What should I include in an amended Complaint?

Get Legal Help Today

 Secured with SHA-256 Encryption

What should I include in an amended Complaint?

I filed a Complaint, pro se, against a state agency. We were ordered to try mediation, which we did in mid-October. We agreed on a settlement amount….a little more than half of what I would have received if I won my case at our scheduled April trial date. The state agency has not yet made payment, and I am losing trust. As it happens, I had to file a Motion to Amend my complaint because I had one of the defendants’ names wrong. The Court has granted my request. Should I include the information about the settlement in the amendment? Or is the amendment only supposed to address the issue I identified in my motion to amend? I’m wondering if including the settlement agreement information might give me a basis to collect more if I don’t receive payment before our scheduled court date in April

Asked on December 22, 2018 under Employment Labor Law, Arizona

Answers:

S.L,. Member, California Bar / FreeAdvice Contributing Attorney

Answered 2 years ago | Contributor

Settlement negotiations are not included in a complaint or amended complaint, and are inadmissible in court. Only the changes in the complaint such as the name change should be included in the amended complaint. However , since the case has been settled, there is no reason to file the amended complaint.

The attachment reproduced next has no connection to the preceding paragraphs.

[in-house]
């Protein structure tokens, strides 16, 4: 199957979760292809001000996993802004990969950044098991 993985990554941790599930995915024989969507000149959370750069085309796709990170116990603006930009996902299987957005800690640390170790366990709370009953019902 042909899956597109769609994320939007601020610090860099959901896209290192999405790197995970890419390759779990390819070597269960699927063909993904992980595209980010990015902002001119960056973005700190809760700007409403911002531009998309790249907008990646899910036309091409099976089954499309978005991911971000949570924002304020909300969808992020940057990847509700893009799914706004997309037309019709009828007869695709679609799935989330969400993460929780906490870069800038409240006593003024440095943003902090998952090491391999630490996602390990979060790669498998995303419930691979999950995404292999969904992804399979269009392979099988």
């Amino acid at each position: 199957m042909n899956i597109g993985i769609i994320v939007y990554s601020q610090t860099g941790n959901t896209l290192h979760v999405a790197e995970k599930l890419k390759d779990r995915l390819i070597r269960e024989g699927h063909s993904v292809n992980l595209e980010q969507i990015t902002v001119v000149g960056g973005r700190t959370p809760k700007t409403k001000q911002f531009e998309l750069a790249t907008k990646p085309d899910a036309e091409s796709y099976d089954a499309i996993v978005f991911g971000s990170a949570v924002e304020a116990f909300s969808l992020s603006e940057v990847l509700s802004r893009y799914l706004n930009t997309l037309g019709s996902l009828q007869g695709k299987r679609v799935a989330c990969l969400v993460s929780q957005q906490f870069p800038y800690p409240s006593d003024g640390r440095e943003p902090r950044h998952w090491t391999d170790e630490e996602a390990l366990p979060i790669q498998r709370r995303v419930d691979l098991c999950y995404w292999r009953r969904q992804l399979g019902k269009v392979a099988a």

IMPORTANT NOTICE: The Answer(s) provided above are for general information only. The attorney providing the answer was not serving as the attorney for the person submitting the question or in any attorney-client relationship with such person. Laws may vary from state to state, and sometimes change. Tiny variations in the facts, or a fact not set forth in a question, often can change a legal outcome or an attorney's conclusion. Although AttorneyPages.com has verified the attorney was admitted to practice law in at least one jurisdiction, he or she may not be authorized to practice law in the jurisdiction referred to in the question, nor is he or she necessarily experienced in the area of the law involved. Unlike the information in the Answer(s) above, upon which you should NOT rely, for personal advice you can rely upon we suggest you retain an attorney to represent you.

Get Legal Help Today

Find the right lawyer for your legal issue.

 Secured with SHA-256 Encryption